Hydraulic Pressure: Shale Gas Extraction through Fracking
Shale does not give up its natural gas easily. The fractures (“joints”) in a shale layer – where most of the recoverable natural gas is – are roughly vertical, and a traditional, vertical well necessarily intersects very few of them. The rock’s low permeability means that gas does not flow into the well from adjacent, unconnected joints. Consequently, vertical wells have not been notably productive.
To increase well productivity, well operators have needed to increase the network of fractures that the well can access. To get those fractures, they simply apply pressure: pumping larges volumes of hydraulic fracturing fluid into an isolated well section. The pressurized fluid – a mixture of water and chemicals – permeates the rock, fracturing the fissile shale. It carries with it a “proppant,” generally sand or ceramic beads, that lodges in the fractures, propping them open after the fracking fluid is pumped back out. With the fluid gone and the fractures opened, the shale gas escapes into the well.
Fracking is not a new technique. However, advances in directional drilling have allowed wells to be aligned within the semi-horizontal shale layer, perpendicular to the shale joints, maximizing each well’s interface with the shale and increasing the number of intersected fractures. These advances have finally made it economically feasible to extract natural gas from previously undeveloped sources – such as the country’s shale beds. No other technique shows such promise for meeting the U.S. demand from domestic natural gas resources so cheaply.
Fracking and the Environment – Twenty Years of Political Pressure
Allegations of water quality impacts associated with hydraulic fracturing date back to at least the early 1990s, but hard evidence has been scarce. In 2004, EPA concluded that there was no credible evidence of environmental risks from fracking. Although fracking opponents challenged the scientific soundness of EPA’s conclusion, Congress went on to exempt fracking from federal drinking water regulation the next year, and shale gas production has expanded rapidly since then.
That expansion has brought fracking into the public eye like never before. As states have adjusted to the influx of industry, conflicting policies of caution and expansion have made for a lively news cycle, and confusion and concern about the potential effects of fracking in different regions has spread. Now, Congress has urged EPA to conduct a “study on the relationship between hydraulic fracturing and drinking water.” As EPA moves forward, environmental interests say the study does not go far enough, while industry argues that the study has become a juggernaut far exceeding Congress’s intent.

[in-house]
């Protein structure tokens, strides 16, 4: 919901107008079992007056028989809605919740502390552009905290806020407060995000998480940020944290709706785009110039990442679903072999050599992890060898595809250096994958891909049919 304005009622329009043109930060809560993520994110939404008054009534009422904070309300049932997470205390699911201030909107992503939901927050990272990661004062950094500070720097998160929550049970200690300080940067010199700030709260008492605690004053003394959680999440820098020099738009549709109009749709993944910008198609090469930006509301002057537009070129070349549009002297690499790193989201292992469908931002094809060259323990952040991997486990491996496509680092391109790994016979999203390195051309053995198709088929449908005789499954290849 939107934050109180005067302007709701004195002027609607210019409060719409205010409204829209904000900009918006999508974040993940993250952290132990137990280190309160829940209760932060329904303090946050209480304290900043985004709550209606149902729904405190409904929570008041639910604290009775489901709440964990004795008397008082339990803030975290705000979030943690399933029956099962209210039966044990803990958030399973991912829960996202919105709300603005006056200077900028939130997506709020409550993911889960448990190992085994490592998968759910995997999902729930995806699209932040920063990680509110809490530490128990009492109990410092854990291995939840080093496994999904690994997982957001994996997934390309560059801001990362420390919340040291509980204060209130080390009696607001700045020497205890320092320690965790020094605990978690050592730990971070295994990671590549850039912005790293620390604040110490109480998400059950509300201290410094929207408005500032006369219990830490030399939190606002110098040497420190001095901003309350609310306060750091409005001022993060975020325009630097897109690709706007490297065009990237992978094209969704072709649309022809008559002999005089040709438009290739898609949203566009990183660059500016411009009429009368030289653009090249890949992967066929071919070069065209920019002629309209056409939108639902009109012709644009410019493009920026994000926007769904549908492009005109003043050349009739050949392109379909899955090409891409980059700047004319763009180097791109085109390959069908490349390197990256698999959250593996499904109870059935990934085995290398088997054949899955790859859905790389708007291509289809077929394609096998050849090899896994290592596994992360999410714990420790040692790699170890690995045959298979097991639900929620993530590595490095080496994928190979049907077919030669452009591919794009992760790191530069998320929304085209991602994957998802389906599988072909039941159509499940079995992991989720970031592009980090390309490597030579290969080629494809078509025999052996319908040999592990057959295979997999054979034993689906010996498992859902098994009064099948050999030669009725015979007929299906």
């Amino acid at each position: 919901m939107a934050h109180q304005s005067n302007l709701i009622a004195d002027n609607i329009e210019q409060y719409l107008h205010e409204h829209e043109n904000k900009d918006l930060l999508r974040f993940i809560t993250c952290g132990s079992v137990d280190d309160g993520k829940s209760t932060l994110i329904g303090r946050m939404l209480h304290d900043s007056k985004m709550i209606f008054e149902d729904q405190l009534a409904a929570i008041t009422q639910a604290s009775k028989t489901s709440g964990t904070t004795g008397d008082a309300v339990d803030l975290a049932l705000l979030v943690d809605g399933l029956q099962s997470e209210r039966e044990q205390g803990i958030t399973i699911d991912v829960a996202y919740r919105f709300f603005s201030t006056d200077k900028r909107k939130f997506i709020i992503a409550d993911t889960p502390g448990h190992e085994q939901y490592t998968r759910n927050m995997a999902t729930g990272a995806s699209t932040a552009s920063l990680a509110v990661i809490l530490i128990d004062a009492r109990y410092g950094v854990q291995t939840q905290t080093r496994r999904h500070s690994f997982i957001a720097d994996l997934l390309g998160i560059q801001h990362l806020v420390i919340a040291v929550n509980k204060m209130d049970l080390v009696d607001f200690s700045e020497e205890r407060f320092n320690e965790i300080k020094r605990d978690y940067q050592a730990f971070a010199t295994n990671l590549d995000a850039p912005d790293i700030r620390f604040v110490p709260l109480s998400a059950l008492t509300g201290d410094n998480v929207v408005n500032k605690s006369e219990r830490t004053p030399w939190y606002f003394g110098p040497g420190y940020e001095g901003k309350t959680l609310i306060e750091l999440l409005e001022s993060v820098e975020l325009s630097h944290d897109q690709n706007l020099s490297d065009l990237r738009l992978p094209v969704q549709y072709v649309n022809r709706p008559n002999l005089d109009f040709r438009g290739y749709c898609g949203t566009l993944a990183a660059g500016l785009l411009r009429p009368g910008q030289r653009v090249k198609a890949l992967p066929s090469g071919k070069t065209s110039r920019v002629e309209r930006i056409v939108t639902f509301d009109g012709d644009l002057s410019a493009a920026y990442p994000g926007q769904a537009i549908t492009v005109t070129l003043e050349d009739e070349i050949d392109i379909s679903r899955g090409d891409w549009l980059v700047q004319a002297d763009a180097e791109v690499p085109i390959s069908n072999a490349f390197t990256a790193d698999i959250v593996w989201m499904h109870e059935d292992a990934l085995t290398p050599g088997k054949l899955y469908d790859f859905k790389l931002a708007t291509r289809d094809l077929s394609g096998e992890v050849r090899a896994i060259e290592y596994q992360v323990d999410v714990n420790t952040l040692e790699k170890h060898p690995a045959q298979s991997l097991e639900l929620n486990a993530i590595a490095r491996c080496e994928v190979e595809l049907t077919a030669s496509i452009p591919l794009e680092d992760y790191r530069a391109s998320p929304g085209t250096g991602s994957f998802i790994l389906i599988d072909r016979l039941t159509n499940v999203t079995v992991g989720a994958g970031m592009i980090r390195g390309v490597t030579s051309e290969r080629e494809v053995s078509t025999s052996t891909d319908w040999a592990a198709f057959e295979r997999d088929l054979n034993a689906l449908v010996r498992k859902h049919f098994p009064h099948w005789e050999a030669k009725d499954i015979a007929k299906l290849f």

1990 to 2005: Road to the Fracking Exemption
In 1974, Congress enacted the federal Safe Drinking Water Act (“SDWA”). Part C of the Act established the Underground Injection Control (“UIC”) program, prohibiting any “underground injection” (defined as the “subsurface emplacement of fluids by well injection”) that endangers underground drinking water sources. EPA policy into the 1990s was that this law did not apply to hydraulic fracturing because, EPA had concluded, the UIC program applied only to operations where the “principal function” of an injection was the placement of fluids, and the principal function of fracking is resource recovery. States, therefore, were left to regulate fracking under their own laws as they saw fit.
This interpretation stood unchallenged until 1995, when Alabama citizens living near a coalbed methane operation that used hydraulic fracturing reported contaminants in their drinking water wells, and petitioned EPA to require Alabama to regulate fracking under the UIC Over objections from these landowners, EPA approved Alabama’s UIC regulations, which did not govern fracking. The residents appealed EPA’s decision and, in 1997, the Eleventh Circuit overruled EPA’s interpretation, instructing the agency to begin requiring states to regulate fracking under the SDWA.
Although the Eleventh Circuit would limit its ruling in 2001, the seeds of regulatory uncertainty had been sown. Two very different political pressures were quickly brought to bear: on the one hand, by those concerned with potential environmental impacts of a widespread and largely unregulated industrial practice; on the other, by those concerned that unnecessary government oversight would cripple energy development. The former wanted fracking’s environmental impacts studied, the latter wanted the practice exempted from environmental regulation.